In the real world, these are likely the people who struggle with their weight. They try to out-exercise a bad diet and justify over-consuming calories – like eating brownies every night but justifying it because it was made with a sugar-free sweetener. Or the person who eats McDonald’s five times per day but has a Diet Coke each time to “balance it out.”

This is consistent with data from other studies where the majority (around 55%) of individuals regularly consuming diet soda were classified as obese (2).

In short, overweight people use more artificial sweeteners, but artificial sweeteners were not the cause of their fat gain.

Randomized Controlled Trials (RCTs)

How can we be so sure that this association is due to reverse causation rather than the sweeteners causing fat or weight gain?

In the hierarchy of scientific evidence, interventional studies consisting of randomized, placebo-controlled trials are the strongest. And unlike observational studies, these randomized controlled trials (RCTs) allow us to make conclusions about cause and effect.

When we look at what the RCTs find, it’s consistent that these sweeteners (including the “natural” sweetener stevia) either have no effect on variables such as fat mass or they actually decrease these variables (sucralose), especially when compared to those ingesting table sugar or sucrose (3-5).

This is also the case with meta-analyses of these RCTs, further strengthening the conclusions.

Take Home Points

  • Don’t give much credence to observational studies that find an association between artificial sweeteners and body fat.
  • The results from these observational studies are likely confounded by reverse causation.
  • Randomized, controlled trials consistently show either no effect on body weight and fat mass or, in some cases, a decrease, especially when substituted for sugar.

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References

References

  1. Steffen BT, Jacobs DR, Yi SY, Lees SJ, Shikany JM, Terry JG, Lewis CE, Carr JJ, Zhou X, Steffen LM. Long-term aspartame and saccharin intakes are related to greater volumes of visceral, intermuscular, and subcutaneous adipose tissue: the CARDIA study. Int J Obes (Lond). 2023 Jul 13. doi: 10.1038/s41366-023-01336-y. Epub ahead of print. PMID: 37443272.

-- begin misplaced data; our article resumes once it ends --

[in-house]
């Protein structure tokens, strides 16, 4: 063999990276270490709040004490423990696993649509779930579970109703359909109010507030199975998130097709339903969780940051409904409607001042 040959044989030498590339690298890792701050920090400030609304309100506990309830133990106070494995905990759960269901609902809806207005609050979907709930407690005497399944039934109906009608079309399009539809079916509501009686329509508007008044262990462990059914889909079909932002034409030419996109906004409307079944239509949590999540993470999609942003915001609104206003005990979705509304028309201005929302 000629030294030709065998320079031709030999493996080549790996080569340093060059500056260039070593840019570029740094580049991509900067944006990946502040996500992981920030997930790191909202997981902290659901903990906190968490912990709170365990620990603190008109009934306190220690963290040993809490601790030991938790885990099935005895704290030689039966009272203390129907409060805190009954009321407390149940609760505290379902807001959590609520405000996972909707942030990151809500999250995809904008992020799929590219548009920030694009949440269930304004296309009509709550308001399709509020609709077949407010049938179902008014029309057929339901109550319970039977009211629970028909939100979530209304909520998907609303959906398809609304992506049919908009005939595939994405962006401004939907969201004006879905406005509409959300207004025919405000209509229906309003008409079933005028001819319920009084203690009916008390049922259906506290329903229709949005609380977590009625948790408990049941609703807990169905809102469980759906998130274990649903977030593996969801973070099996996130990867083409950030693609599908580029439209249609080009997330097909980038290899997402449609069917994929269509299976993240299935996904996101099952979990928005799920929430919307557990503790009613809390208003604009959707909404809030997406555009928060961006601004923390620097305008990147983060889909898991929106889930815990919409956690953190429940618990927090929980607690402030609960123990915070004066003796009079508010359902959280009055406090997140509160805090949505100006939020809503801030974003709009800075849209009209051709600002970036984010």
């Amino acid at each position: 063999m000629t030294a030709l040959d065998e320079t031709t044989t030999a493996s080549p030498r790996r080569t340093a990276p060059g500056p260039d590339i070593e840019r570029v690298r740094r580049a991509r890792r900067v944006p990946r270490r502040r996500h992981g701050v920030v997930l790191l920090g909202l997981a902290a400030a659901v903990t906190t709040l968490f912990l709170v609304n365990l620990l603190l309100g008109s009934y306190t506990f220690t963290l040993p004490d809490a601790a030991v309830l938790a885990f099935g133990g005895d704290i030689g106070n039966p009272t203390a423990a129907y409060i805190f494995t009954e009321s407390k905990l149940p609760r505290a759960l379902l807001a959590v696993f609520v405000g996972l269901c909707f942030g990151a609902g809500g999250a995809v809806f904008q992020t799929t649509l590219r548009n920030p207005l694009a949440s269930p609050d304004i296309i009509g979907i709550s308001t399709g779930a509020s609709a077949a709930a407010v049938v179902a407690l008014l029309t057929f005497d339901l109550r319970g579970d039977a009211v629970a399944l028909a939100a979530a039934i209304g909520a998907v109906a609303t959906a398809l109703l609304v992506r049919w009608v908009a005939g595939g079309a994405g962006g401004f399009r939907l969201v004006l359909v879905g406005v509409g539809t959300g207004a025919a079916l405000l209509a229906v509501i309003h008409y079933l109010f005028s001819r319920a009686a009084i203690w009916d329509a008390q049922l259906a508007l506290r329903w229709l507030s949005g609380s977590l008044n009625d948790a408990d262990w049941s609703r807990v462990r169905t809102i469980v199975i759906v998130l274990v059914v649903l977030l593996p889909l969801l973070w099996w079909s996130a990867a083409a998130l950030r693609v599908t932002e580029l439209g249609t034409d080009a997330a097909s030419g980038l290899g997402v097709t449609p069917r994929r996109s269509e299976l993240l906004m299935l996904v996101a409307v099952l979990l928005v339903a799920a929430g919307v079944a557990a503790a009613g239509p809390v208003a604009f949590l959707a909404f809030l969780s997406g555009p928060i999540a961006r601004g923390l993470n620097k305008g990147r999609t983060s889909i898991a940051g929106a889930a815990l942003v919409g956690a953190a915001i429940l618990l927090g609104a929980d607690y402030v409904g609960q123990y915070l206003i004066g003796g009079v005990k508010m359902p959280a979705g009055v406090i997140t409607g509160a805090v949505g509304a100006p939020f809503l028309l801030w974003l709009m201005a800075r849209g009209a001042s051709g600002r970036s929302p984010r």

2. Rusmevichientong P, Mitra S, McEligot AJ, Navajas E. The Association between Types of Soda Consumption and Overall Diet Quality: Evidence from National Health and Nutrition Examination Survey (NHANES). Calif J Health Promot. 2018;16(1):24-35. PMID: 30906234; PMCID: PMC6428592.
  3. Rogers PJ, Appleton KM. The effects of low-calorie sweeteners on energy intake and body weight: a systematic review and meta-analyses of sustained intervention studies. Int J Obes (Lond). 2021 Mar;45(3):464-478. doi: 10.1038/s41366-020-00704-2. Epub 2020 Nov 9. Erratum in: Int J Obes (Lond). 2021 May 27;: PMID: 33168917.
  4. Movahedian M, Golzan SA, Asbaghi O, Prabahar K, Hekmatdoost A. Assessing the impact of non-nutritive sweeteners on anthropometric indices and leptin levels in adults: A GRADE-assessed systematic review, meta-analysis, and meta-regression of randomized clinical trials. Crit Rev Food Sci Nutr. 2023 Jul 13:1-18. doi: 10.1080/10408398.2023.2233615. Epub ahead of print. PMID: 37440689.
  5. Miller PE, Perez V. Low-calorie sweeteners and body weight and composition: a meta-analysis of randomized controlled trials and prospective cohort studies. Am J Clin Nutr. 2014 Sep;100(3):765-77. doi: 10.3945/ajcn.113.082826. Epub 2014 Jun 18. PMID: 24944060; PMCID: PMC4135487.